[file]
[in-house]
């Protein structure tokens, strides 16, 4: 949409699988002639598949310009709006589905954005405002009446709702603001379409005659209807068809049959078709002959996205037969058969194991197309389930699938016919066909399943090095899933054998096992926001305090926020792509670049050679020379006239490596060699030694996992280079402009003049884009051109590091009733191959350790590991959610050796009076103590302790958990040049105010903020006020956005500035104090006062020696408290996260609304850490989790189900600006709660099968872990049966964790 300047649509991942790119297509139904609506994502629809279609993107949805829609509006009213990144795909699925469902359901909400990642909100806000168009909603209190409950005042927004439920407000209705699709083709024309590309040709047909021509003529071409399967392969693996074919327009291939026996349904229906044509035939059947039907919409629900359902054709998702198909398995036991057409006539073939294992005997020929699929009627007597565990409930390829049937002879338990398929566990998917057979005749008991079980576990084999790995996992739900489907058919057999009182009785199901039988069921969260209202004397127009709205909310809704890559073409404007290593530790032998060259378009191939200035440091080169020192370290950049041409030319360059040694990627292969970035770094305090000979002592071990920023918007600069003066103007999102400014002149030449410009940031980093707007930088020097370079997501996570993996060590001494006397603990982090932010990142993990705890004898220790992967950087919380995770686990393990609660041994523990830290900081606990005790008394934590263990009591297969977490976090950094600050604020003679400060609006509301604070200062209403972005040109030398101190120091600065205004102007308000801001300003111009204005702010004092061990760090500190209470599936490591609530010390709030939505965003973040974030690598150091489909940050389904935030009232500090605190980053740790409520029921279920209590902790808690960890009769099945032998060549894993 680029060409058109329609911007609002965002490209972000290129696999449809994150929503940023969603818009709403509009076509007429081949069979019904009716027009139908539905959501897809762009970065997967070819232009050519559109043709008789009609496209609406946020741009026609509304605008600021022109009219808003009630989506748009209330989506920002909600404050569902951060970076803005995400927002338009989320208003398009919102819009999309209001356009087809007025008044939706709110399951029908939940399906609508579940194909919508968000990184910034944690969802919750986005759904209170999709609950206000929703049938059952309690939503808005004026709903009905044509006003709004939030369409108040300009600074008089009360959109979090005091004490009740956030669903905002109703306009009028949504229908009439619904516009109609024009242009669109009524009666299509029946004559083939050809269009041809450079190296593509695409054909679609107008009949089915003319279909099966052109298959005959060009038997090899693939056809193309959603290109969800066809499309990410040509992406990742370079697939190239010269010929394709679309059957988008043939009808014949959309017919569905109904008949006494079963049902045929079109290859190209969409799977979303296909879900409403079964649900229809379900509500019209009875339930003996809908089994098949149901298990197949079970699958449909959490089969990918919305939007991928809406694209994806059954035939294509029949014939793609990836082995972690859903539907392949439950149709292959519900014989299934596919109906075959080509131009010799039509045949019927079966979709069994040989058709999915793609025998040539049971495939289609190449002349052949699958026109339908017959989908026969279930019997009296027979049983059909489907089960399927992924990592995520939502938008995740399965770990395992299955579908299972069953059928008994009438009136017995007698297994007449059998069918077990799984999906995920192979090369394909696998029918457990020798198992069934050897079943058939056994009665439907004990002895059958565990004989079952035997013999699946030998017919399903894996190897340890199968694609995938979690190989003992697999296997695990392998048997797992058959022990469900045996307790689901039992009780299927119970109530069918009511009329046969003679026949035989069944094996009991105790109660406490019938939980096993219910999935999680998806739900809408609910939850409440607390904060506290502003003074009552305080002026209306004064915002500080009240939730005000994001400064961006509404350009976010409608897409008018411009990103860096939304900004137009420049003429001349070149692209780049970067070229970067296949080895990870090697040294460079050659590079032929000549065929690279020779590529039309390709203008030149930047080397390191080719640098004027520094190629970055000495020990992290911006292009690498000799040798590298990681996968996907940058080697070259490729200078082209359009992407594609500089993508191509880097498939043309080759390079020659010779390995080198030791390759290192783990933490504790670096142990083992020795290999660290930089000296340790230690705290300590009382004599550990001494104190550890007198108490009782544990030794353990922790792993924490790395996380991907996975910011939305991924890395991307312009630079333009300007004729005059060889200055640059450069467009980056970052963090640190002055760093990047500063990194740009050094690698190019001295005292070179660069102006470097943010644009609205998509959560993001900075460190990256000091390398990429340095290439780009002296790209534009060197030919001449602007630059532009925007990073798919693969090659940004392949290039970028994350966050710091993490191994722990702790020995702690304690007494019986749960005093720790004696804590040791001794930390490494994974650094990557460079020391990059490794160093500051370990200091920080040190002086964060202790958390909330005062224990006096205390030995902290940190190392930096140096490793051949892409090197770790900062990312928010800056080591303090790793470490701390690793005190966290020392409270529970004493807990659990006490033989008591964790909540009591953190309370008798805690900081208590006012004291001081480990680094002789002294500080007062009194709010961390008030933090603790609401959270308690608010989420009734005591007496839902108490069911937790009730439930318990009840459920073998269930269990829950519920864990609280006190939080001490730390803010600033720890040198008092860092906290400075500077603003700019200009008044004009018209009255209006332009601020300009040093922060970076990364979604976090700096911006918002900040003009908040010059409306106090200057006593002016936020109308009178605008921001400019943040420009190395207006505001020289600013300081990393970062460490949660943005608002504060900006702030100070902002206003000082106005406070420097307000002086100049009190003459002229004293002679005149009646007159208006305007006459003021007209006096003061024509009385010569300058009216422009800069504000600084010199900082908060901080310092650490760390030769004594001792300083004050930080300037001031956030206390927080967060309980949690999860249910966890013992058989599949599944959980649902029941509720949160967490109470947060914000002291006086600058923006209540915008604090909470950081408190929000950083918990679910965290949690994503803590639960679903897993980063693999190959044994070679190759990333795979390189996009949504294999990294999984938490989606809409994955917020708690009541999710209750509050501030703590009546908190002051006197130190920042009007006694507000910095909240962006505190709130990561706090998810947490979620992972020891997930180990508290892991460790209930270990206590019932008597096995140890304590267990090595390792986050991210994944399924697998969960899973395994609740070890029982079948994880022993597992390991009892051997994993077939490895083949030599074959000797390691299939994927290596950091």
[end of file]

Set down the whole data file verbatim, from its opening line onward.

[in-house]
């Protein structure tokens, strides 16, 4: 949409699988002639598949310009709006589905954005405002009446709702603001379409005659209807068809049959078709002959996205037969058969194991197309389930699938016919066909399943090095899933054998096992926001305090926020792509670049050679020379006239490596060699030694996992280079402009003049884009051109590091009733191959350790590991959610050796009076103590302790958990040049105010903020006020956005500035104090006062020696408290996260609304850490989790189900600006709660099968872990049966964790 300047649509991942790119297509139904609506994502629809279609993107949805829609509006009213990144795909699925469902359901909400990642909100806000168009909603209190409950005042927004439920407000209705699709083709024309590309040709047909021509003529071409399967392969693996074919327009291939026996349904229906044509035939059947039907919409629900359902054709998702198909398995036991057409006539073939294992005997020929699929009627007597565990409930390829049937002879338990398929566990998917057979005749008991079980576990084999790995996992739900489907058919057999009182009785199901039988069921969260209202004397127009709205909310809704890559073409404007290593530790032998060259378009191939200035440091080169020192370290950049041409030319360059040694990627292969970035770094305090000979002592071990920023918007600069003066103007999102400014002149030449410009940031980093707007930088020097370079997501996570993996060590001494006397603990982090932010990142993990705890004898220790992967950087919380995770686990393990609660041994523990830290900081606990005790008394934590263990009591297969977490976090950094600050604020003679400060609006509301604070200062209403972005040109030398101190120091600065205004102007308000801001300003111009204005702010004092061990760090500190209470599936490591609530010390709030939505965003973040974030690598150091489909940050389904935030009232500090605190980053740790409520029921279920209590902790808690960890009769099945032998060549894993 680029060409058109329609911007609002965002490209972000290129696999449809994150929503940023969603818009709403509009076509007429081949069979019904009716027009139908539905959501897809762009970065997967070819232009050519559109043709008789009609496209609406946020741009026609509304605008600021022109009219808003009630989506748009209330989506920002909600404050569902951060970076803005995400927002338009989320208003398009919102819009999309209001356009087809007025008044939706709110399951029908939940399906609508579940194909919508968000990184910034944690969802919750986005759904209170999709609950206000929703049938059952309690939503808005004026709903009905044509006003709004939030369409108040300009600074008089009360959109979090005091004490009740956030669903905002109703306009009028949504229908009439619904516009109609024009242009669109009524009666299509029946004559083939050809269009041809450079190296593509695409054909679609107008009949089915003319279909099966052109298959005959060009038997090899693939056809193309959603290109969800066809499309990410040509992406990742370079697939190239010269010929394709679309059957988008043939009808014949959309017919569905109904008949006494079963049902045929079109290859190209969409799977979303296909879900409403079964649900229809379900509500019209009875339930003996809908089994098949149901298990197949079970699958449909959490089969990918919305939007991928809406694209994806059954035939294509029949014939793609990836082995972690859903539907392949439950149709292959519900014989299934596919109906075959080509131009010799039509045949019927079966979709069994040989058709999915793609025998040539049971495939289609190449002349052949699958026109339908017959989908026969279930019997009296027979049983059909489907089960399927992924990592995520939502938008995740399965770990395992299955579908299972069953059928008994009438009136017995007698297994007449059998069918077990799984999906995920192979090369394909696998029918457990020798198992069934050897079943058939056994009665439907004990002895059958565990004989079952035997013999699946030998017919399903894996190897340890199968694609995938979690190989003992697999296997695990392998048997797992058959022990469900045996307790689901039992009780299927119970109530069918009511009329046969003679026949035989069944094996009991105790109660406490019938939980096993219910999935999680998806739900809408609910939850409440607390904060506290502003003074009552305080002026209306004064915002500080009240939730005000994001400064961006509404350009976010409608897409008018411009990103860096939304900004137009420049003429001349070149692209780049970067070229970067296949080895990870090697040294460079050659590079032929000549065929690279020779590529039309390709203008030149930047080397390191080719640098004027520094190629970055000495020990992290911006292009690498000799040798590298990681996968996907940058080697070259490729200078082209359009992407594609500089993508191509880097498939043309080759390079020659010779390995080198030791390759290192783990933490504790670096142990083992020795290999660290930089000296340790230690705290300590009382004599550990001494104190550890007198108490009782544990030794353990922790792993924490790395996380991907996975910011939305991924890395991307312009630079333009300007004729005059060889200055640059450069467009980056970052963090640190002055760093990047500063990194740009050094690698190019001295005292070179660069102006470097943010644009609205998509959560993001900075460190990256000091390398990429340095290439780009002296790209534009060197030919001449602007630059532009925007990073798919693969090659940004392949290039970028994350966050710091993490191994722990702790020995702690304690007494019986749960005093720790004696804590040791001794930390490494994974650094990557460079020391990059490794160093500051370990200091920080040190002086964060202790958390909330005062224990006096205390030995902290940190190392930096140096490793051949892409090197770790900062990312928010800056080591303090790793470490701390690793005190966290020392409270529970004493807990659990006490033989008591964790909540009591953190309370008798805690900081208590006012004291001081480990680094002789002294500080007062009194709010961390008030933090603790609401959270308690608010989420009734005591007496839902108490069911937790009730439930318990009840459920073998269930269990829950519920864990609280006190939080001490730390803010600033720890040198008092860092906290400075500077603003700019200009008044004009018209009255209006332009601020300009040093922060970076990364979604976090700096911006918002900040003009908040010059409306106090200057006593002016936020109308009178605008921001400019943040420009190395207006505001020289600013300081990393970062460490949660943005608002504060900006702030100070902002206003000082106005406070420097307000002086100049009190003459002229004293002679005149009646007159208006305007006459003021007209006096003061024509009385010569300058009216422009800069504000600084010199900082908060901080310092650490760390030769004594001792300083004050930080300037001031956030206390927080967060309980949690999860249910966890013992058989599949599944959980649902029941509720949160967490109470947060914000002291006086600058923006209540915008604090909470950081408190929000950083918990679910965290949690994503803590639960679903897993980063693999190959044994070679190759990333795979390189996009949504294999990294999984938490989606809409994955917020708690009541999710209750509050501030703590009546908190002051006197130190920042009007006694507000910095909240962006505190709130990561706090998810947490979620992972020891997930180990508290892991460790209930270990206590019932008597096995140890304590267990090595390792986050991210994944399924697998969960899973395994609740070890029982079948994880022993597992390991009892051997994993077939490895083949030599074959000797390691299939994927290596950091």